Saturday, January 27, 2001
Surprise affidavit divides lawyers
By Spencer Hunt
Enquirer Columbus Bureau
COLUMBUS - Whether convicted killer John W. Byrd Jr. lives or dies depends on a legal question that is unprecedented in Ohio courts.
Mr. Byrd faces execution for stabbing convenience store clerk Monte Tewksbury during a 1983 robbery in Colerain Township.
Friday, the state public defender's office filed a new appeal at the Ohio Supreme Court, in which an accomplice, John Brewer, claims he was the man who plunged the knife into Mr. Tewksbury's side.
The defender's office had that confession on file 12 years, never revealing it in court until Friday, weeks after the U.S. Supreme Court denied Mr. Byrd's final guaranteed appeal.
The question before the Ohio Supreme Court pits a state death-penalty law against an unprecedented claim of actual innocence.
The fact that defenders waited 12 years to produce the statement runs up against a state law that forbids all last-minute appeals unless attorneys can show they've discovered new and important evidence.
In two sworn statements, Mr. Brewer says he stabbed Mr. Tewksbury. He made the first statement in 1988 to the defender's office and the second Jan. 24.
Sharon Tewksbury, the wife of stabbing victim Monte, who was killed 18 years ago, says she wants John Byrd's sentence carried out|
(Glenn Hartong photo)
| ZOOM |
I freed my left arm and got my knife from my waist and stabbed him in the side, Mr. Brewer wrote in the most recent affidavit.
Those statements, argue Mr. Byrd's lawyers, show that while Mr. Byrd shares responsibility in the crime, the death penalty does not apply because he was not the man who wielded the knife. That claim is called actual innocence.
Legal experts are divided over whether Mr. Byrd would get a new hearing based on Mr. Brewer's evidence.
If they see it as really trying to delay the obvious, they won't allow it, said Richard Dieter, executive director of the Washington-based Death Penalty Information Center. They don't want to decide a case on the facts. That was for the jury to decide.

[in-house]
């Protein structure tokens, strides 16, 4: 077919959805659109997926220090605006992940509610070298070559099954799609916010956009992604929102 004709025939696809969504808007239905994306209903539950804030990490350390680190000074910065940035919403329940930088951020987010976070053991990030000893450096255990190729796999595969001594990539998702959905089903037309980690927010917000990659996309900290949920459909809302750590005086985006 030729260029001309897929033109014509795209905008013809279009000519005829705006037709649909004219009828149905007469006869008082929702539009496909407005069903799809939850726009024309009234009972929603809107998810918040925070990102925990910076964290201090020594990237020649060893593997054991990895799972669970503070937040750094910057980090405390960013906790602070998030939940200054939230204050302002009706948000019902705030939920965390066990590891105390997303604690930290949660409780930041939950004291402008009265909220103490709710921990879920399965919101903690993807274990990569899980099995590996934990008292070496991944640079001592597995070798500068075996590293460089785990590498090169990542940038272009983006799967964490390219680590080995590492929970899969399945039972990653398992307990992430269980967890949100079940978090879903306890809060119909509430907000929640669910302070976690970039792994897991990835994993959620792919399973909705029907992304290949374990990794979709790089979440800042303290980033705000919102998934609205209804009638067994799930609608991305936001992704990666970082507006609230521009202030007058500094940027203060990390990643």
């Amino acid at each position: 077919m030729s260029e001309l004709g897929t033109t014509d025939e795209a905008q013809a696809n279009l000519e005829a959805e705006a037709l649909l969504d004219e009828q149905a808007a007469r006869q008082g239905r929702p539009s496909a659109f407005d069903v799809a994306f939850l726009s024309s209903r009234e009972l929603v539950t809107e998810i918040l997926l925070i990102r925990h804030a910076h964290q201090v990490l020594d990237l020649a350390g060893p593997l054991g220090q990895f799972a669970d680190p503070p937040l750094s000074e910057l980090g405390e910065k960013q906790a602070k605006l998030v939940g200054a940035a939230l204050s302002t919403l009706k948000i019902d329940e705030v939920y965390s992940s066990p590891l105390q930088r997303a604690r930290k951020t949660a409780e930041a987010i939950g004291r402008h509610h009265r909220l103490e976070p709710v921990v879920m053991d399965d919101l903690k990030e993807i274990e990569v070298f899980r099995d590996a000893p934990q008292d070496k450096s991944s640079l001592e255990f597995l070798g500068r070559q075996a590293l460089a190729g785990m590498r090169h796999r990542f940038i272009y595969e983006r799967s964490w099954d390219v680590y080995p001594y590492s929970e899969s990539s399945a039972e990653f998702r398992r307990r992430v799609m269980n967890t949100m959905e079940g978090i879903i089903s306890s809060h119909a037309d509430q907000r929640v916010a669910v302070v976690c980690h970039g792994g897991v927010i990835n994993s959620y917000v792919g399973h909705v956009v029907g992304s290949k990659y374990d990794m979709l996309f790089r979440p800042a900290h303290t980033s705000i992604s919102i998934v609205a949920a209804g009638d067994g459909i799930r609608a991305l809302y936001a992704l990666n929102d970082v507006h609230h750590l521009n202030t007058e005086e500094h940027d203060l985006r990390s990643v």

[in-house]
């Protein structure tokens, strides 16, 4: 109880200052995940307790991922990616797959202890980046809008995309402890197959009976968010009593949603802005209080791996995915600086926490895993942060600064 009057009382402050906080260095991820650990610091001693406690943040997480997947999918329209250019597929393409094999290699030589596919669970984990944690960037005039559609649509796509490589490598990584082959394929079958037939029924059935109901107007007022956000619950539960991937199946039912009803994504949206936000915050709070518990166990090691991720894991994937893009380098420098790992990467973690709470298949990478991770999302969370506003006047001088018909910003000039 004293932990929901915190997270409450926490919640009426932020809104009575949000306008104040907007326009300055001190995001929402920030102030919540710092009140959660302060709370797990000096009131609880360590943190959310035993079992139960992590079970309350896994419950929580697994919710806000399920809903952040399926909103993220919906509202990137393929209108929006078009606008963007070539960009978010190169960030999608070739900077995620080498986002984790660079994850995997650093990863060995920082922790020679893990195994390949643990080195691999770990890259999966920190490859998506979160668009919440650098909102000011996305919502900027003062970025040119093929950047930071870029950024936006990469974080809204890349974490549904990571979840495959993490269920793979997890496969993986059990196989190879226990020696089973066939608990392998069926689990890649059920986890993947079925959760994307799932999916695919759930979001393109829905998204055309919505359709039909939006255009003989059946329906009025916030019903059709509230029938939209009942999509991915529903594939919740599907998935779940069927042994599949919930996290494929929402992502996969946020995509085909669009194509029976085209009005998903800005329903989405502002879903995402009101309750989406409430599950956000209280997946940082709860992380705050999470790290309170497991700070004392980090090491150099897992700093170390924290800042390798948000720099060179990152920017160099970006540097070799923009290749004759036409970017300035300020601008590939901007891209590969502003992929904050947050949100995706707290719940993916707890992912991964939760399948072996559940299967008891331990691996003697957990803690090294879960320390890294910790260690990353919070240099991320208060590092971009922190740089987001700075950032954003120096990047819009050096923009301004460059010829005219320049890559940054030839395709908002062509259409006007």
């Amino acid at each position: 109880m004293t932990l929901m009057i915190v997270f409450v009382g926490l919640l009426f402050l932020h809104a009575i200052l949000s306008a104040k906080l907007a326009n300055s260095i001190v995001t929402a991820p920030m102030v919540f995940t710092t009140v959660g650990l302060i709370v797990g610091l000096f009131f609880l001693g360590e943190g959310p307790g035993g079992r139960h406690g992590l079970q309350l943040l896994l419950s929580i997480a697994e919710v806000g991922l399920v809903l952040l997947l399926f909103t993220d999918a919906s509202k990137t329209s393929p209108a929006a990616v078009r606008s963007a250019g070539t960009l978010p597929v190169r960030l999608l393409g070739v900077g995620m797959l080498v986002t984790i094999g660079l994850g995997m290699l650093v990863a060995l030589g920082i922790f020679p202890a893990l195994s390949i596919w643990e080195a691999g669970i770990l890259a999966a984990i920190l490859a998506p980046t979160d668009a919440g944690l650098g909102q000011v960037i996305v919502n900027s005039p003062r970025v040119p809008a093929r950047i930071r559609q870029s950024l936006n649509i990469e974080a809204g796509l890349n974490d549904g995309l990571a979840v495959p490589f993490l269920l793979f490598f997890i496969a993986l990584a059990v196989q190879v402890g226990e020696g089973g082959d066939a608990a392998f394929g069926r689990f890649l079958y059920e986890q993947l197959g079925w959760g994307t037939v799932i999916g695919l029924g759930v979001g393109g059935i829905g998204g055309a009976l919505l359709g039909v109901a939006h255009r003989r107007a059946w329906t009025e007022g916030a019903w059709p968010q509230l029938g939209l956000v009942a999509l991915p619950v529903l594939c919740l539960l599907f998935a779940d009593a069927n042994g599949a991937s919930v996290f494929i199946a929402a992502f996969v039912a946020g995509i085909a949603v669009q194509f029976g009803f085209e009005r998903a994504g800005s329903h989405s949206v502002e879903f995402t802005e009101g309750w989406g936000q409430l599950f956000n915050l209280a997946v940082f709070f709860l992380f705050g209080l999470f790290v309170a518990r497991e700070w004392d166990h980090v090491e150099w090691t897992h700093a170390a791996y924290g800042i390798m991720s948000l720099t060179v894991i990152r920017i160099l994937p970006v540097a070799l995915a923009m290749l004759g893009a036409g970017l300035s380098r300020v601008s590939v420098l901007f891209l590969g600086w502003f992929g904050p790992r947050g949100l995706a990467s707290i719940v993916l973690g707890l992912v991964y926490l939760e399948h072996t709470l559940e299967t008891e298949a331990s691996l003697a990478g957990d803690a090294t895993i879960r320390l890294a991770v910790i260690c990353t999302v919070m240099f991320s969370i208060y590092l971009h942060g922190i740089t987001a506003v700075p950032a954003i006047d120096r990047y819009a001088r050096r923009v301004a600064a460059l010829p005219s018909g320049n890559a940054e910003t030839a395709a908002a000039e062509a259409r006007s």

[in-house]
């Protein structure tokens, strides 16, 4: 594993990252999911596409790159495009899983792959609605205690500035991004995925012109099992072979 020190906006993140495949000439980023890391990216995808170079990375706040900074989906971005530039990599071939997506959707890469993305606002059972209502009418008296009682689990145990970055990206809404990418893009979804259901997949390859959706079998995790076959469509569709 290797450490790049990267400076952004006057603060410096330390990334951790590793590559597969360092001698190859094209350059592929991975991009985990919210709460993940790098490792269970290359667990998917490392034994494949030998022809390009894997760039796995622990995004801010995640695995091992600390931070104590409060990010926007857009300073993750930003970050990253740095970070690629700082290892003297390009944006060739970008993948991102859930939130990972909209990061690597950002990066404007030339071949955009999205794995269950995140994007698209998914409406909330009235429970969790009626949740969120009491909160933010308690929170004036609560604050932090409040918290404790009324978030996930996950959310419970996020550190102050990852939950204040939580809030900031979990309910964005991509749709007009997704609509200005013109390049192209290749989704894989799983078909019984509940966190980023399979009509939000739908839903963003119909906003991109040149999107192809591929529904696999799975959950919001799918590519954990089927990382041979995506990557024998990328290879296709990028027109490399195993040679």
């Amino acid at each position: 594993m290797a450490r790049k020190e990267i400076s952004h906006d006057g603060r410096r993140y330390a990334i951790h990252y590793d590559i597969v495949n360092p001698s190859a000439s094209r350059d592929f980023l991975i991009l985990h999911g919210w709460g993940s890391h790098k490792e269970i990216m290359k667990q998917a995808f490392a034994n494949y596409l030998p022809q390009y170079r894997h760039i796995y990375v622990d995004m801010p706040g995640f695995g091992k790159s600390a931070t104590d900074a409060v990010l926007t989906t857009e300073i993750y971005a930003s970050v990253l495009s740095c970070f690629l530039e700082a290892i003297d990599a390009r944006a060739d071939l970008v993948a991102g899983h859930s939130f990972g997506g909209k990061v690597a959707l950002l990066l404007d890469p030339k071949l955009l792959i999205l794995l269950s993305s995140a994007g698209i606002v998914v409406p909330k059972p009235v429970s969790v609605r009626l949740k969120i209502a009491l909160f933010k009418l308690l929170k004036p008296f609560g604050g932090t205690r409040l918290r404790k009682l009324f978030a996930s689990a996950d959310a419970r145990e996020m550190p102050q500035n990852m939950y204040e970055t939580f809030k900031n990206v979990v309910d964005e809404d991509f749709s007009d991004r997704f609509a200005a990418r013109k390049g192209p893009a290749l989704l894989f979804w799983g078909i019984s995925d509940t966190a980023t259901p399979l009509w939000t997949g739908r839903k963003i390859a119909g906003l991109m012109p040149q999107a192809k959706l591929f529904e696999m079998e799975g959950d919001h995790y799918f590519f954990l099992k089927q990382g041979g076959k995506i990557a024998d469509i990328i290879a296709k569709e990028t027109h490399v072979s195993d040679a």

Christo Lassiter, a University of Cincinnati law professor who teaches criminal procedure, thinks the high court's seven justices may have no choice but to consider the evidence.
From what I've heard right now, they can't (execute him) yet, Mr. Lassiter said.
Mr. Lassiter points to a 1993 U.S. Supreme Court decision that he says orders all courts to consider actual innocence claims.
It does not matter if they sat on it, he said of the public defenders.
Hamilton County Prosecutor Mike Allen and Ohio Attorney General Betty Montgomery disagree.
To fail to disclose evidence they claim demonstrates their client's innocence for nearly 12 years is unconscionable at best and unethical at its worst, Ms. Montgomery said in a written statement.
The bottom line is, we're going to fight this with everything we've got, Mr. Allen said.
David Bodiker, the state public defender, angrily denied that his office was negligent. He said the decision to withhold the statements was based in part on a strong belief that other appeals already filed on Mr. Byrd's behalf would overturn his death sentence.
We were absolutely convinced we would win, Mr. Bodiker said.
He also said it may have been a mistake for the public-defender team handling the case in 1989 not to bring it forward then.
The people in 1989 thought they were being shrewd, he said. But the timing, which may be questionable, should not be used to question the validity of (Mr. Brewer's) affidavit.
Mr. Allen said he would challenge the worthiness of statements made by Mr. Brewer, who cannot be tried again for the crime.
His allegations are worthless, Mr. Allen said Friday. They are garbage. He has no credibility whatsoever.
Serving a sentence of 20 years to life for his part in the crime, Mr. Brewer is up for parole in 2015. During his own trial, Mr. Brewer testified he did not stab Mr. Tewksbury.
No sir, Mr. Brewer said to the question, asked by his lawyer.
Clutching a photo of her murdered husband at a news conference Friday, Sharon Tewksbury vented her frustration.
I've been waiting 18 years, not to see the death penalty carried out, but to see the sentence carried out, she said. Eighteen years is long enough.
Enquirer reporter Dan Horn contributed to this story.
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